In a recent opinion piece published at Neos Kosmos, Prof. Anastasios Tamis argues that despite solid foundations, a large numerical base and representation in public life, the Greek Australian community is lacking “cohesive attitudes” and clearly defined aspirations for the future.

Some of the questions he poses are:

  • Had we ever designed as a group (forget about implementation) any ethnic, cultural sequencer, any socio-political driver, placing in a concrete fashion where we are and what do we wish to achieve now and in the future? Did we ever have any platform, any plan, or agenda?
  • Is there any serious course of communication between the Hellenic Diaspora and the Metropolis? Had we ever organised any conference congress or even a colloquium to overview the current rubric of our internal affairs via-a-vis our bond, rapport, or even affiliation with the Grecian Greeks? When was the last time that we had a genuine appraisal of our “national issues” in Australia? Are we happy with the current idleness and indifference that had incapacitated our collective ability?”

Rejuvenating our community’s human resources “in posts of leadership and influence”, Prof Tamis says, will require acknowledgement of “self-imposed constraints” and understanding of “our congenial abilities, our potential as a persuasive and instrumental ethnic group”, an excerpt reads before the piece concludes with the phrase:

“The key word is “Hellenism”, and its relation to the development of the current world.”

In response to the opinions expressed in the piece, two Neos Kosmos readers have shared their views, published as follows:

An ‘ideal’ All Australian Hellenic Council

“Your initial summary of Hellenic Australian achievers & achievements is spot on,” writes Elly Symons on socials addressing Prof. Tamis.

The Vice President of The Australian Parthenon Committee and Co-Founder of The Acropolis Research Group argues against the labelling of the community as non-cohesive and comments on the possibility of a “high level umbrella organisation”:

“As individuals & communities we have demonstrated admirable achievement as migrants to this great land.

Whilst there have been throughout our history various squabbles, errors & things we could have done better, it is unfair to summarily dismiss our entire community as ‘uncohesive’.

Many of the individuals and organisations mentioned evolved organically by necessity & desire for social and philanthropic benefit. By this very nature, they could not come under some imagined high level umbrella organisation.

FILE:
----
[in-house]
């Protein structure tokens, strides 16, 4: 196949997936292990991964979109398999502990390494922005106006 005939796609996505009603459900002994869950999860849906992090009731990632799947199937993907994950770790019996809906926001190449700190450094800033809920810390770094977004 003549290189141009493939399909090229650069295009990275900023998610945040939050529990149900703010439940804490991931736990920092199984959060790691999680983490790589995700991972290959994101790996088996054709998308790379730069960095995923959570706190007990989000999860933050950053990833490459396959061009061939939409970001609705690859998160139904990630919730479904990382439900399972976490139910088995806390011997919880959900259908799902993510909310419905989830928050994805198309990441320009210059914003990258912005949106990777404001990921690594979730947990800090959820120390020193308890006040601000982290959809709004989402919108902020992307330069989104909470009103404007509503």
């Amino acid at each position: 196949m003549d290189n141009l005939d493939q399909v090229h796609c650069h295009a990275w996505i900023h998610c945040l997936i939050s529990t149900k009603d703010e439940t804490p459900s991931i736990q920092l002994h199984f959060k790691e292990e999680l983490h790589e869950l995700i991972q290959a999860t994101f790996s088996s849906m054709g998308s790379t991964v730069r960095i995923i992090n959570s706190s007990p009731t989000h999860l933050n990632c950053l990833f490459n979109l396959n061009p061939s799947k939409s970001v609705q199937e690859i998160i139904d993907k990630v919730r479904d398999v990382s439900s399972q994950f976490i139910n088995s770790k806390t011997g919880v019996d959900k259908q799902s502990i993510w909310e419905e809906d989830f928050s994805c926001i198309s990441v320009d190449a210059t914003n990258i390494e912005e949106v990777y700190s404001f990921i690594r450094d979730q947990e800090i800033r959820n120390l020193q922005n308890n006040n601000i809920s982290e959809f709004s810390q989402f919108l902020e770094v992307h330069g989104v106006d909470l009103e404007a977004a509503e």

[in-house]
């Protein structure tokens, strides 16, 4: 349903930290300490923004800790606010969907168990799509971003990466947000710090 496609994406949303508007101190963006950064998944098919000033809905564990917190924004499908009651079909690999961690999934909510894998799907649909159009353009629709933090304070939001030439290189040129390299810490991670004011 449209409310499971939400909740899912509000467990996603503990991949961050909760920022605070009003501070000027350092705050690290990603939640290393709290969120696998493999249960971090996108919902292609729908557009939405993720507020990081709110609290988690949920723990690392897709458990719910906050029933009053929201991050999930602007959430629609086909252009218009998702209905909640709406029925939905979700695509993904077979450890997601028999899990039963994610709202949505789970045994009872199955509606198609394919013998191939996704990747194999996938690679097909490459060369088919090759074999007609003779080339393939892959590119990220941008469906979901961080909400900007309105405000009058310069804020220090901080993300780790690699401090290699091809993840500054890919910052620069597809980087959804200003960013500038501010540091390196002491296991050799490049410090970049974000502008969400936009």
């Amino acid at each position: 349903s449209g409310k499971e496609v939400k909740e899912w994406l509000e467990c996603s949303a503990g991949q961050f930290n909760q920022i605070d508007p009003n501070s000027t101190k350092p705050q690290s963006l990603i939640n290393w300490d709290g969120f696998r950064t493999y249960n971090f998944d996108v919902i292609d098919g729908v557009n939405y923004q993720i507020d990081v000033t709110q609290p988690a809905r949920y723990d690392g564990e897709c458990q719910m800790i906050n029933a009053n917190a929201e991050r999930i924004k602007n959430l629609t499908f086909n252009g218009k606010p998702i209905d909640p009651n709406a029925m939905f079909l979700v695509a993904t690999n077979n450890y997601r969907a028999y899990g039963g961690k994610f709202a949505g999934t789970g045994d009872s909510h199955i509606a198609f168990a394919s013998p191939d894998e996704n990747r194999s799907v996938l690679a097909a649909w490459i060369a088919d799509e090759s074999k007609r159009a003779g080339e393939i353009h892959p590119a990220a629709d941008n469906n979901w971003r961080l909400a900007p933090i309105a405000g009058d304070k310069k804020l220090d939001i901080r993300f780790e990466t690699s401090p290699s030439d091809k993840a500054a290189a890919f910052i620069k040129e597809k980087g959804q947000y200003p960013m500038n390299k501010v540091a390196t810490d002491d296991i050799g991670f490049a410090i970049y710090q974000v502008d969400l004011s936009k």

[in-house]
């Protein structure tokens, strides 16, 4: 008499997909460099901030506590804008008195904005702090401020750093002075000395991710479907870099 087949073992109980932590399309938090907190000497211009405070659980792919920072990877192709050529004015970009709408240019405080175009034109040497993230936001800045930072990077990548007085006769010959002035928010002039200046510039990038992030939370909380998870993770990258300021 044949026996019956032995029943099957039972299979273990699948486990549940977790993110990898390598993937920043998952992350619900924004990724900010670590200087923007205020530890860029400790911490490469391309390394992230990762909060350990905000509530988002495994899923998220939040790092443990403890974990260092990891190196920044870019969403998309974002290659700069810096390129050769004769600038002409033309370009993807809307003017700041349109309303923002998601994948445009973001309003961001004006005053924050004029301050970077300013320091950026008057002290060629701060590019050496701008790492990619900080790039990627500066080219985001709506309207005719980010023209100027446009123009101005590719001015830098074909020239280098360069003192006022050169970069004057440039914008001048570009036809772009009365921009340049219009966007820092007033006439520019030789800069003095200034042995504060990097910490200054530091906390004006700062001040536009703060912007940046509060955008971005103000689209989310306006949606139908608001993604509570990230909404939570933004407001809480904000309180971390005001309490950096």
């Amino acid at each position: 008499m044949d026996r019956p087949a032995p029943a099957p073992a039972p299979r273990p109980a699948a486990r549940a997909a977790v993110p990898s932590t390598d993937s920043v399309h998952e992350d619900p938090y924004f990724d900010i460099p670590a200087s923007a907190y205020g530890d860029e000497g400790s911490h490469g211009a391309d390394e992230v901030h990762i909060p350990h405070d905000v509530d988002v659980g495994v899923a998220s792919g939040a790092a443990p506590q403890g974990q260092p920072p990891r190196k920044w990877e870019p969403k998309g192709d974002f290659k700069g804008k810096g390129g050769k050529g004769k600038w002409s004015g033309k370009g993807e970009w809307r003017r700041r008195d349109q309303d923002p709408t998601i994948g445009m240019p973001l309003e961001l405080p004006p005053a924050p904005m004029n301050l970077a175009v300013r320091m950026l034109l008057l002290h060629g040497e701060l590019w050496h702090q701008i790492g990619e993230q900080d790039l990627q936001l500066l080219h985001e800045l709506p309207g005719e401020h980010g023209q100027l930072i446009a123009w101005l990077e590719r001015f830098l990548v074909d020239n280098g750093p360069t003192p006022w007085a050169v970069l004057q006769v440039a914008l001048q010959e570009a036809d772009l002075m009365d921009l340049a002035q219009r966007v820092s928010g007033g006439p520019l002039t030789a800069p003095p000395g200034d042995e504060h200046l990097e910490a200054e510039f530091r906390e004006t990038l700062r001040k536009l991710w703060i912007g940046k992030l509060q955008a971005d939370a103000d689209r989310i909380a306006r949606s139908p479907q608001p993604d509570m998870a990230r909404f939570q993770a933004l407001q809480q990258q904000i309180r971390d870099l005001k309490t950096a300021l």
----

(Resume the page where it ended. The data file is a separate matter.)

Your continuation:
To retrospectively design such a vehicle for cohesion is possibly unrealistic but not out of the question.

An All Australian Hellenic Council with representatives from all these groups with a National Annual Conference might be an ideal.

It would require a constitution which in itself would require agreement as to its role, function, objectives, governance, authority, mandate and enforcement of decisions.

Many of our current organisations have their own governance structures and in more recent times are run quite well.

Our community enjoys extremely high levels of goodwill at present.

We are doing fine but there is room for improvement.”

A ‘lost’ opportunity

Adjunct Professor and businessman Greg Stamboulidis also reacted to the concept of a needed ‘restart’ for the Greek Australian Community as argued by Prof. Tamis.

Adj. Prof. Stamboulidis writes in a letter sent to Neos Kosmos:

“The Greek Community had a great opportunity to “restart” when in 1997, La Trobe University had so generously given us a 99 year peppercorn lease to house the Dardalis Archives and the National Centre for Greek Studies and Research. (EKEME in Greek) . Unfortunately in October 2008, EKEME closed after the questionable management at the time was warned on numerous occasions to get their “affairs in order”, as The Age had reported on their front page (and as did Neos Kosmos and other media ).

I’m not sure if we have learnt our lesson from that era ….

If we have, we need to engage people who have no personal agendas or gains and have the integrity to respect the Greek Community who will trust them, “once again”, with such an important project . Simply put, we need to learn from our mistakes and not repeat them for a better future for our children and Hellenism.